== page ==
Arrows by Red Fang album review by Gregory Adams for Northern Transmissions

Relapse Records

7

Red Fang

Arrows

“You’ve got nothing to say when you’re old and tired and grey.” Fatalistic words from Portland, Oregon’s Red Fang on Arrows centerpiece “Fonzi Scheme”—all the more so when you consider the salt and pepper highlights now popping through the generally hirsute unit’s collective beard. Grey though they may be—and, now 16 years into their career, arguably an older metal band at this point—Arrows is certainly a welcomed return from these veteran riff merchants. The record’s potent punk-metal groove is proof that the Red Fang are as wired as ever.

It’s been four-and-a-half years since the band delivered their previous album, Only Ghosts. An eternity, as far as album cycles go. We might’ve heard the record earlier, but, like life in general, COVID-19 put Red Fang’s plans on pause this past year. When they resurfaced this spring with Arrows’ title track, the band’s outwardly goofy aesthetic was once again running full force. That chuckle-heavy clip finds the band accidentally blowing their video budget on a sword, and preceding to show us all the kickass things it can slice through: pop bottles, watermelons…and, seemingly, a dude’s sternum. More importantly, the single identifies Red Fang’s razor sharp knack for combining fuzz-corroded metal tones with gloom- pop hooks.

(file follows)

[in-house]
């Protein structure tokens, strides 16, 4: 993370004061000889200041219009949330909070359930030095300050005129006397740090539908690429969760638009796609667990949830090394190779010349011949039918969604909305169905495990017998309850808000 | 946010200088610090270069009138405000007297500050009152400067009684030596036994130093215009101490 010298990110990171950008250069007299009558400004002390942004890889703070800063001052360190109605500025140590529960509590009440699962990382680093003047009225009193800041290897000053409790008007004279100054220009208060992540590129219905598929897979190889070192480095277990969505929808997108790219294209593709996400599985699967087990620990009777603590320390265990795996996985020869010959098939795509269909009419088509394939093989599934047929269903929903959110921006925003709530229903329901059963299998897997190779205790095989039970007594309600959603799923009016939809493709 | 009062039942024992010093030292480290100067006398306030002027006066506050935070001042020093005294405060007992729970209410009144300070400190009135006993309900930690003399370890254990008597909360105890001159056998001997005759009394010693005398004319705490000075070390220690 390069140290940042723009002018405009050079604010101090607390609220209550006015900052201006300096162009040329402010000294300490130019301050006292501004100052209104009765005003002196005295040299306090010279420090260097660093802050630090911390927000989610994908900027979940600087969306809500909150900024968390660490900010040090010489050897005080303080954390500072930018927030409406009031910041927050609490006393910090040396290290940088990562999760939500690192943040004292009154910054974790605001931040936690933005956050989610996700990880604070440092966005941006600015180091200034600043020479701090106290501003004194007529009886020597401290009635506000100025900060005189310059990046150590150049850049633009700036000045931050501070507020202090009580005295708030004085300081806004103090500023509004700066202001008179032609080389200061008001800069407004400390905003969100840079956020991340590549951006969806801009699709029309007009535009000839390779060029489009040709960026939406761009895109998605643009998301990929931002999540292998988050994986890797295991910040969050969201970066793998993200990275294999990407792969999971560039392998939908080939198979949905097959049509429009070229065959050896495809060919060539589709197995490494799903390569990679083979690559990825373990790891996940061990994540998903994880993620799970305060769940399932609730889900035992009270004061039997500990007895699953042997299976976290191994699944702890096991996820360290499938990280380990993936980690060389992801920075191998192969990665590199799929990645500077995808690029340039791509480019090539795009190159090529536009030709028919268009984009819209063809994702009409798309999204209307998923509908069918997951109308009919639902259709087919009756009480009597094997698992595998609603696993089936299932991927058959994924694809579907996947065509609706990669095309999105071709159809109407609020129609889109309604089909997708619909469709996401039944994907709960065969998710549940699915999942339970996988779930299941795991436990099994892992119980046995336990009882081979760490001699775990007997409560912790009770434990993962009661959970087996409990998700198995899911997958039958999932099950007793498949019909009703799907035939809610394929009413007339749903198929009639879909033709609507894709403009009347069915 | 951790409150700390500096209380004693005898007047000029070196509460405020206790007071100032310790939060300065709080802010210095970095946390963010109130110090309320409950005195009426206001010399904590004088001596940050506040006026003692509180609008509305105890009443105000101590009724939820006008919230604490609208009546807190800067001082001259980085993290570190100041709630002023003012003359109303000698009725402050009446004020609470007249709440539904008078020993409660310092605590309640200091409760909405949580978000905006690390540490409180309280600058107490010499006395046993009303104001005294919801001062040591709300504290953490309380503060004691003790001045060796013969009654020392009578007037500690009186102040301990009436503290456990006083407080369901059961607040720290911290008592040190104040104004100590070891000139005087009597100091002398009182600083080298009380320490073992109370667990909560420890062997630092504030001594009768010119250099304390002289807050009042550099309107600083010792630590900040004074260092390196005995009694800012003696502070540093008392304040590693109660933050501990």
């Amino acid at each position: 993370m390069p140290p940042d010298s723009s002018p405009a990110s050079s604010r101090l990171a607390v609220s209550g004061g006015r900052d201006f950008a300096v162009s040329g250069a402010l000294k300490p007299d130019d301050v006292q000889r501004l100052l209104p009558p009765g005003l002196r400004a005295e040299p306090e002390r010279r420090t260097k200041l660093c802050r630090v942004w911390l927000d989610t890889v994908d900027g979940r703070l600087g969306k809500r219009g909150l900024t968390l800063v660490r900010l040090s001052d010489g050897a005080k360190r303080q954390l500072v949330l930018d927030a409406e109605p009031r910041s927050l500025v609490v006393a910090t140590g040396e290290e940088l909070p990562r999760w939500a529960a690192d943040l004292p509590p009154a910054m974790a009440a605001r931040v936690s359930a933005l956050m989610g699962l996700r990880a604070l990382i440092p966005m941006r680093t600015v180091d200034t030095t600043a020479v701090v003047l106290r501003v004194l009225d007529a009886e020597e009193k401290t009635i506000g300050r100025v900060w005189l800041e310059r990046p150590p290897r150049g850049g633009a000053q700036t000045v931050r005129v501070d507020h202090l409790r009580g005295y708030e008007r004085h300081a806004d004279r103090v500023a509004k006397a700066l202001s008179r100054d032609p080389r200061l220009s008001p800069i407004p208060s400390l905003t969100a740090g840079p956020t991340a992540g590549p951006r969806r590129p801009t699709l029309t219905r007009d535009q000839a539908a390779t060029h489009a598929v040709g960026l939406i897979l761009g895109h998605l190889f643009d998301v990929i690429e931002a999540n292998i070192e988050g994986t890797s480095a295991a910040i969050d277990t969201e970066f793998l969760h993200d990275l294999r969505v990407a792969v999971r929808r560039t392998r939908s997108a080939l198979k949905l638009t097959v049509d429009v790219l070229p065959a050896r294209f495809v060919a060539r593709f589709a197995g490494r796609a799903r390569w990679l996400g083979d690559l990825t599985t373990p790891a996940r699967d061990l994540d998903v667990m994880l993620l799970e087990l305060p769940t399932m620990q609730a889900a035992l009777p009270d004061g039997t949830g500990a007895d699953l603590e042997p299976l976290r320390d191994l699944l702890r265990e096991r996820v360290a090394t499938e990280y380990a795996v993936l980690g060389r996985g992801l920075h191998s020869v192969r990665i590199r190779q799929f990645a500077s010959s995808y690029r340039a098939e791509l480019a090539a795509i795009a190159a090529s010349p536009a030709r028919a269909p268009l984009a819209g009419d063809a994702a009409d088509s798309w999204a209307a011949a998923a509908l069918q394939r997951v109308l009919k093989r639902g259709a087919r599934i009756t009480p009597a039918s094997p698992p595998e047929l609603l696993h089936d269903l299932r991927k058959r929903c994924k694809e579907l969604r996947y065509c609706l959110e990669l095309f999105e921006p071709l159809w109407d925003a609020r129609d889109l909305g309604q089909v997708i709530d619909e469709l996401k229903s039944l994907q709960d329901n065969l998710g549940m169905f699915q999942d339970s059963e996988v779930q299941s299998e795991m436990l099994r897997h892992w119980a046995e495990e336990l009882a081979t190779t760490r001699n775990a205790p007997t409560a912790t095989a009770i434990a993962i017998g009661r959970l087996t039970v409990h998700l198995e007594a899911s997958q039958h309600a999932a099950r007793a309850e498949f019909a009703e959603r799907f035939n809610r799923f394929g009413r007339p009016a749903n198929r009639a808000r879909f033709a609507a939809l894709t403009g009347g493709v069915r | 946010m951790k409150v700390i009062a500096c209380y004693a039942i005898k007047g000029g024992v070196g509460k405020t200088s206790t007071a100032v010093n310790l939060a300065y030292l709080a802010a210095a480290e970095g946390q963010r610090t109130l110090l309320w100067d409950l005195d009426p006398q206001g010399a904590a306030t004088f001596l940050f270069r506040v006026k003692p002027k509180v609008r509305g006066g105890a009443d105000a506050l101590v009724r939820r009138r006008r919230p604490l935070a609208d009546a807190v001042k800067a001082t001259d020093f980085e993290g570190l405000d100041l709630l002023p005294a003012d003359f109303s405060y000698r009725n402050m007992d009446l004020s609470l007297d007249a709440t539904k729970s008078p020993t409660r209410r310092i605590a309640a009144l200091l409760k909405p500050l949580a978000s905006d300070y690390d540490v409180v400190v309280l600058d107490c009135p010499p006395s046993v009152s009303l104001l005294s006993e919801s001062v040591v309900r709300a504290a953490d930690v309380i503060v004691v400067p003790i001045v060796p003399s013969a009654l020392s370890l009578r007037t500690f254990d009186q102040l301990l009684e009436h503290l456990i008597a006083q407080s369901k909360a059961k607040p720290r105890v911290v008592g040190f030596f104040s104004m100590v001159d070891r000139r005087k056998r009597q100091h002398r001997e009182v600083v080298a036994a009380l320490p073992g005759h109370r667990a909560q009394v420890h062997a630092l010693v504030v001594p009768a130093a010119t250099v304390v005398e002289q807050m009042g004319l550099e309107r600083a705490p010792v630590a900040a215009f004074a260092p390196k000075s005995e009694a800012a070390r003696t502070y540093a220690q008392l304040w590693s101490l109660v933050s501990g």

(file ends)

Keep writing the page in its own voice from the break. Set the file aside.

Arrows begins, however, on a more experimental note, with the introductory “Take it Back” arriving as a chunky, percussion-less concoction of bass doom, head-splitting white noise, and fraught howls. Producer Chris Funk, back behind the boards for the first time since 2013’s Whales and Leeches, is credited with taking the band into some of these wilder directions, but on the whole, Red Fang still rides like they’re the distant, West Coast cousins of the mid ‘00s Georgia metal boom (think Mastodon, Kylesa). Indeed, the Portland outfit’s bare-knuckled take on 21 st century metal is ultra punchy. Take especially surly stomp-out “My Disaster,” or “Rabbits in Hives,” a gain-dialled firecracker with an exquisitely lunk-headed chorus riff. “Anondyne,” meanwhile, is a chewier take on Queens of the Stone Age-style rock, a gutter-sick amalgam of glam and sludge.

Arrows’ strangest twist, however, is likewise its briefest blip. “Interop-Mod” is a flanger-sanded outlier, some ambient peels of guitar cresting above a few drum fills from the band’s John Sherman. Inessential, perhaps, but the minute-long interlude is ultimately a harmless palette cleanser ahead of the impressive-as-hell “Fonzi Scheme.” That track’s intro riff is forceful, Red Fang’s fuzz-forward speaker- pushing able to topple a good couple hectares of old growth Oregon pine. The song gets into headier territory once a distortion-and-delay-drenched guitar fake-out ushers in a classical string arrangement from viola player Kyleen King and violinist Patti King. Symphonic and stoney, it’s one of Arrow’s most arresting statement pieces. Old and grey, sure, but hardly tired.

Pre-Order Arrows by Red Fang HERE